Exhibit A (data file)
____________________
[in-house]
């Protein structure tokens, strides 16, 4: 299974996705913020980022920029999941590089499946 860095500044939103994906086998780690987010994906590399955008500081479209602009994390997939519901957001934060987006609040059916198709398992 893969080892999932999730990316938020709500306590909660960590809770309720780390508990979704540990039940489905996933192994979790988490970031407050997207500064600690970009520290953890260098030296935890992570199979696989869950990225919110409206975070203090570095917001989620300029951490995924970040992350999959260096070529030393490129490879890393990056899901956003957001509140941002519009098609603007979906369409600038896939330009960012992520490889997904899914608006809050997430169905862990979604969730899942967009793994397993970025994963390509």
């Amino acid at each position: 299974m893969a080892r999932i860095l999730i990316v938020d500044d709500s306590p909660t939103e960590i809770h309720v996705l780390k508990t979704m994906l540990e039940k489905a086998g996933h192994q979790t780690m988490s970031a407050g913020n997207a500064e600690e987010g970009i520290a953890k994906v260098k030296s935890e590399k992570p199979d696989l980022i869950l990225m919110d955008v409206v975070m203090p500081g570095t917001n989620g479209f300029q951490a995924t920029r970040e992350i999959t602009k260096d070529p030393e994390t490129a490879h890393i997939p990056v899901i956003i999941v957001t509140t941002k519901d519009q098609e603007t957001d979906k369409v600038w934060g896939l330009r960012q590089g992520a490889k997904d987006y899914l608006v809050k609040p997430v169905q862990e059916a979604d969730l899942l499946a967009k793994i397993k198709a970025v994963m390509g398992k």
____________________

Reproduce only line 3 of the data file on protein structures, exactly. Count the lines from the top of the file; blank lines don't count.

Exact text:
């Amino acid at each position: 299974m893969a080892r999932i860095l999730i990316v938020d500044d709500s306590p909660t939103e960590i809770h309720v996705l780390k508990t979704m994906l540990e039940k489905a086998g996933h192994q979790t780690m988490s970031a407050g913020n997207a500064e600690e987010g970009i520290a953890k994906v260098k030296s935890e590399k992570p199979d696989l980022i869950l990225m919110d955008v409206v975070m203090p500081g570095t917001n989620g479209f300029q951490a995924t920029r970040e992350i999959t602009k260096d070529p030393e994390t490129a490879h890393i997939p990056v899901i956003i999941v957001t509140t941002k519901d519009q098609e603007t957001d979906k369409v600038w934060g896939l330009r960012q590089g992520a490889k997904d987006y899914l608006v809050k609040p997430v169905q862990e059916a979604d969730l899942l499946a967009k793994i397993k198709a970025v994963m390509g398992k």